Senior uses second chance to help others develop potential
As the manager of Whitworth's RISE program, Trinity Torres, '18, is dedicated to helping children in a low-income area of Spokane develop their potential. Whitworth has helped her live out her own potential, and she has propelled those efforts forward in her community service.
Torres, from Seattle, was initially declined acceptance to Whitworth due to poor grades her first two years of high school.
"Funny story – Whitworth rejected me initially. I had to meet with a university representative to tell them my story and explain why my grades reflected so poorly on my academic abilities," Torres says. "I failed my first two years of high school due to familial issues, but buckled down the last two years and graduated on time. The representative took time to listen and understand my predicament and helped take a step of faith with me toward higher education by letting me reapply."
Torres was admitted the second time, and declared international business as her major.
Torres serves Spokane's West Central neighborhood through RISE. Run by Whitworth's Dornsife Center for Community Engagement, RISE is a tutoring and mentoring program based on the principle that all students have potential, and that rigorous education and genuine relationships help them achieve that potential. RISE has sites at four schools from elementary to high school, where Whitworth students tutor kids after school. As program manager, Torres oversees the four locations and meets with community partners.
"My community service is simply hanging out with kids!" Torres says. "I tutor seventh- and eighth-graders in math, and even though I am not the most competent in math, I take the opportunity to show kids how asking for help or struggling with a problem is completely natural and nothing to be ashamed of."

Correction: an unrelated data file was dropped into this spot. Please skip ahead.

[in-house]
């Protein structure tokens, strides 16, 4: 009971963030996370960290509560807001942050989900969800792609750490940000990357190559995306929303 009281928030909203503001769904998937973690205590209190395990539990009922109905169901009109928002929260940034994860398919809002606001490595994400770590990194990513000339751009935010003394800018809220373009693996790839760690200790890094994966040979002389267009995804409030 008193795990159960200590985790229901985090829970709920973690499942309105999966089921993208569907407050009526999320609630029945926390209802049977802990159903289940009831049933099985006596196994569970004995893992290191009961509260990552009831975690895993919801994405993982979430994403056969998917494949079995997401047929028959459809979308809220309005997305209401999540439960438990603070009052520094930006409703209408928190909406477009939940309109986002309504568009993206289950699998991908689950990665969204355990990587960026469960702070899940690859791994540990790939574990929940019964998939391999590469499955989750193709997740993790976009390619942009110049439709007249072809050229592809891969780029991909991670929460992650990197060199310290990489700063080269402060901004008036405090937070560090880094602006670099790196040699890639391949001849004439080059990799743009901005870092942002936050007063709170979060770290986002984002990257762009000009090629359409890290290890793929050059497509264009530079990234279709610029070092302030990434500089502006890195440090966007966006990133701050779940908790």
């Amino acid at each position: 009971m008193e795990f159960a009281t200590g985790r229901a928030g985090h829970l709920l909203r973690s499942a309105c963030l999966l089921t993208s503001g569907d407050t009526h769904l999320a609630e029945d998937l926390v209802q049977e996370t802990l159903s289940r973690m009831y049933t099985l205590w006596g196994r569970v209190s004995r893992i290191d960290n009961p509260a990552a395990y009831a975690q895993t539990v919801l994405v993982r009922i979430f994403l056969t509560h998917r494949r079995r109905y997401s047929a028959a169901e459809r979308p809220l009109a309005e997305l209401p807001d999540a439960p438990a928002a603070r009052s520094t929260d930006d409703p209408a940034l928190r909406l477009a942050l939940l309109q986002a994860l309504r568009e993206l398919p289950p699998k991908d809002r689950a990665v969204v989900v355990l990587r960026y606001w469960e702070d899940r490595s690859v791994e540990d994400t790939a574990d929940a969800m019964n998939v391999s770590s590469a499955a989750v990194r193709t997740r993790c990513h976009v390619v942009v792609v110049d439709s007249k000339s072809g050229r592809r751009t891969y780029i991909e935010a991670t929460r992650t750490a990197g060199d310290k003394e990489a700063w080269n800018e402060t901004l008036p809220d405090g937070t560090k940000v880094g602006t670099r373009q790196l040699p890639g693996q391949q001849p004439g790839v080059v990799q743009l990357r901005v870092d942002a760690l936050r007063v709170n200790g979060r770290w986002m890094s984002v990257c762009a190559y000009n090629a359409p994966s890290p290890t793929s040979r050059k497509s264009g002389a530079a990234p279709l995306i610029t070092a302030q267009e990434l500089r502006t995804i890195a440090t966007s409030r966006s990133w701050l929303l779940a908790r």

The RISE program gives students the chance to interact one-on-one.
"Once you warm up to a student, you can dive into their homework and become creative in figuring out a way to describe a concept to them," Torres says. "You don't think you could make an impact in such a small amount of time, but we hold more potential than I think we as individuals, communities or society as a whole like to acknowledge."
Community service is important to Torres, and she makes it a priority. She was recently nominated in the 2017 Spokane Philanthropy Awards as Outstanding Young Philanthropist. As a nominee, she received $250 to donate to the charity of her choice, which she gave to Spokane's Crosswalk Youth Shelter, where she has also volunteered.
"We are all part of a community! We are all members, and there are others out there who have not had the privileges we have had," Torres says. "Looking out for one another is how we get the most out of our community. Serving seems like a hassle sometimes, but we need to remember that we all have had some type of community pour into our development and it is time we pour back into our community."
After graduation, Torres plans to pursue Whitworth's MBA in international management graduate program. Her long-term goal is to serve with a global nonprofit, using her business education to contribute to its success.